Writing a Fluent ASP.NET MVC Recursive TreeView Helper

4 minutes read

This post is an update to my original ASP.NET MVC Recursive TreeView Helper from almost 3 years ago. Oddly enough it’s still a high-traffic post and has close to 50 comments asking for an update or a complete solution to download. I figured if I was going to do that, I might as well give the API a much-needed facelift and pop it on NuGet.

What is it?

Given the following self-referencing hierarchal model…

public class TreeViewLocation
    public TreeViewLocation()
        ChildLocations = new HashSet<TreeViewLocation>();

    public int Id { get; set; }
    public string Name { get; set; }

    public virtual int? ParentLocationId { get; set; }
    public virtual ICollection<TreeViewLocation> ChildLocations { get; set; }

…we want to generate an HTML unordered-list like this

what’s the new API look like?

First, apologies for mixing syntax highlighters. My default one doesn’t have a great Razor theme yet.

The following Razor shows the API we will create. It follows a fluent syntax which many developers greatly prefer over the alternative (dozens of overloads!) In the end, it’s easier for us to write, easier to extend in the future, and more discoverable for developers who use it later on. This particular TreeView implementation also takes advantage of Razor’s awesome HelperResult templating delegate (the @<text> syntax seen below).

@model List<MvcTreeView.Models.Location>

    .EmptyContent("No locations have been defined yet!")    
    .Children(m => m.ChildLocations)
    .HtmlAttributes(new { id = "tree"})
    .ChildrenHtmlAttributes(new { @class = "subItem"})
    .ItemText(m => m.Name)
            <a href="#@item.Id">@item.Name</a>

How was it written?

Defining a Fluent API

Writing a fluent API is typically pretty simple. The key requirement is that each method returns the type of the class, and always terminates with “return this;” The rest of the method body usually just stores some state to a private field, which will eventually be used to render the customized UI.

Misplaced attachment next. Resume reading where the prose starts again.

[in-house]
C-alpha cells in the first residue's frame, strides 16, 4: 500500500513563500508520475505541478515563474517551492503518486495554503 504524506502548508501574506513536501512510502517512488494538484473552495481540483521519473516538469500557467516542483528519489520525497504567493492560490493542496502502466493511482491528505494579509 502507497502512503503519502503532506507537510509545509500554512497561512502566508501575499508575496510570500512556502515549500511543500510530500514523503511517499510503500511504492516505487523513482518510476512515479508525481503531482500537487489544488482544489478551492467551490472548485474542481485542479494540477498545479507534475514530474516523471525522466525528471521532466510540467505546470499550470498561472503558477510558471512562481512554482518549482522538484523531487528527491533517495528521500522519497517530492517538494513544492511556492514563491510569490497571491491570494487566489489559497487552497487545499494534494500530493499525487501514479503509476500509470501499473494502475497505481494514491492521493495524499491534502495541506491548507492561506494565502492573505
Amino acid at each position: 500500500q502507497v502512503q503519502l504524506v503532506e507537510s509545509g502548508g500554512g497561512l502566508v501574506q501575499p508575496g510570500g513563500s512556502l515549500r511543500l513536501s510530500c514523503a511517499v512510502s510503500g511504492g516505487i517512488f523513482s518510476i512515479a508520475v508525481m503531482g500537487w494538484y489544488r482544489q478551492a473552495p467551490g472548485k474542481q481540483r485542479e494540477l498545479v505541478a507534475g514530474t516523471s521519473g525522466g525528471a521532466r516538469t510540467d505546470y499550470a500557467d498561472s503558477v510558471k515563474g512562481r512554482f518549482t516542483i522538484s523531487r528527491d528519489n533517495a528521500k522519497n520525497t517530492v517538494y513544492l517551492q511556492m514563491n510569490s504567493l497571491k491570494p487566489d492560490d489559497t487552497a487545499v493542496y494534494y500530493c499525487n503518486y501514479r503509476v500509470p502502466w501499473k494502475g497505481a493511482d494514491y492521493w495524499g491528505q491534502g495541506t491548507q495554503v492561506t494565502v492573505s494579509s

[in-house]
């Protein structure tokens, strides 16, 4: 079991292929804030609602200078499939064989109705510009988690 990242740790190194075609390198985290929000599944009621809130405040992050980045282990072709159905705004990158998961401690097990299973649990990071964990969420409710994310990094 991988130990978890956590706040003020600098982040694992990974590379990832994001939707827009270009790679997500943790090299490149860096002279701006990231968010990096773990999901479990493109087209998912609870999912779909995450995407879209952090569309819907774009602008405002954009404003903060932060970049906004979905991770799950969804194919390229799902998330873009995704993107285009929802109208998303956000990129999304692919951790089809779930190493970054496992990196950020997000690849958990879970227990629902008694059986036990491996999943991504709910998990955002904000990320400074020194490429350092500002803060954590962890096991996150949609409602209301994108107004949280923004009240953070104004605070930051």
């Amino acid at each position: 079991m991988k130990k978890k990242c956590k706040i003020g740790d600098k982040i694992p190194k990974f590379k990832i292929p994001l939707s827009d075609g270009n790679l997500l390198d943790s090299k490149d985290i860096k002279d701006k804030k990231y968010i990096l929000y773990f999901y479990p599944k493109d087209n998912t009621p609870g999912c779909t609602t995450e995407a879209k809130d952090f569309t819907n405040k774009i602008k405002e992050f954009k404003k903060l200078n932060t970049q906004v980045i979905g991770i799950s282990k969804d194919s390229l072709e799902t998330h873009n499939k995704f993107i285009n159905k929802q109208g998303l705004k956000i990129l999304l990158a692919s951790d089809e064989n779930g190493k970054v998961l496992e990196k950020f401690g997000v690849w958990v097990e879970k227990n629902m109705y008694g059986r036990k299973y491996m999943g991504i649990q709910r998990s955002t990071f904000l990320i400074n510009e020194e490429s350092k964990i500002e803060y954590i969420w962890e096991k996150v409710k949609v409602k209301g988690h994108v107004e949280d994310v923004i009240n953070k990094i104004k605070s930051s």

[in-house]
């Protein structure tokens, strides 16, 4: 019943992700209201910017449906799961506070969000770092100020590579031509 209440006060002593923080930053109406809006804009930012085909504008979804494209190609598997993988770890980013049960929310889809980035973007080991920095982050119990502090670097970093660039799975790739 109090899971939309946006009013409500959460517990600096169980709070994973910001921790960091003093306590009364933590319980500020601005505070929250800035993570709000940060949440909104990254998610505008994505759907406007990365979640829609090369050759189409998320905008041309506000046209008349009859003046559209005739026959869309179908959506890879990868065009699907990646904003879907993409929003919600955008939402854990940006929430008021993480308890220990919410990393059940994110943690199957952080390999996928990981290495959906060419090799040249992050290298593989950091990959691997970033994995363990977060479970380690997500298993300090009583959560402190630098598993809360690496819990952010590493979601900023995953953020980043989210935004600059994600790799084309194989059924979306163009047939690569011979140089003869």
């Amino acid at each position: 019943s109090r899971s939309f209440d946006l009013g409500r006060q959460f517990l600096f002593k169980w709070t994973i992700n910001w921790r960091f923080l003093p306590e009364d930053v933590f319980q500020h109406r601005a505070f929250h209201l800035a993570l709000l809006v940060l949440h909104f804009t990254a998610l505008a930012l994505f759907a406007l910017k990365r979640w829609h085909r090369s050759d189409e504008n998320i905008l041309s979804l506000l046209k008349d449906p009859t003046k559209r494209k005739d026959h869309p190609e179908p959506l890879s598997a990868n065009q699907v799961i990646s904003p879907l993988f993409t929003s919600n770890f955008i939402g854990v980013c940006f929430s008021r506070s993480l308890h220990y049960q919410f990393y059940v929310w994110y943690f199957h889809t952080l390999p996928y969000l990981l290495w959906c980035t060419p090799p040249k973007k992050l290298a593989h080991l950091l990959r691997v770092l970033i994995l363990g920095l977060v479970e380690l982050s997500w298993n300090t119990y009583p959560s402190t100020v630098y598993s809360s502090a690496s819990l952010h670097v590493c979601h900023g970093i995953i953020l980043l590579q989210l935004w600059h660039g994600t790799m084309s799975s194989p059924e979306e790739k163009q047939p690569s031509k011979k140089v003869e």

For example, to set the ItemText which will display the item label in each <li>, we take the property selector and simply store it into the _displayProperty field, eventually returning the current instance allowing for further methods to be chained together.

public TreeView<T> ItemText(Func<T, string> selector)
    if (selector == null) throw new ArgumentNullException("selector");
    _displayProperty = selector;
    return this;

Rendering / IHtmlString

Finally, once the developer has customized exactly how the TreeView should be rendered, we need to output the HTML.

One way to hook into this infrastructure is by implementing both IHtmlString and overriding ToString(). MVC will inspect whether we implement IHtmlString and if so, will call ToHtmlString() to trigger our rendering which is written to view.

Also notice the ValidateSettings() call – this is necessary in many fluent configurations, since these kinds of APIs lend themselves to invalid configuration on occasion. For example using 2 incompatible methods like ItemText() and ItemTemplate() together – typically you either want to use a simple text display or a full-blowing template display – but it’s impossible to use both. We could throw an exception here alerting the developer that this is an invalid configuration.

public override string ToString()

    var listItems = _items.ToList();

    var ul = new TagBuilder("ul");

    // snip...
    return ul.ToString();

public string ToHtmlString()
    return ToString();

Get The Code

This helper is very easy to add to your project using NuGet. Alternatively you can still go the manual route and grab the code from CodePlex.

NuGet / NuGet Sample Package

With this project I decided to include a NuGet Sample Package which is used to easily demonstrate the usage of the helper.

These are source-only packages. By installing this package into your project you will get a raw file in Helpers\TreeView.cs that you can edit or update as you see fit.

The sample project is the same concept, it will add a TreeViewController, and a TreeView.cshtml view which demonstrates the usage of the TreeView helper. Once you’ve tried out the sample and played with it, it’s very easy to uninstall via NuGet to remove the unnecessary files.


And of course, the full source is available to download on CodePlex.


Browse the latest source code



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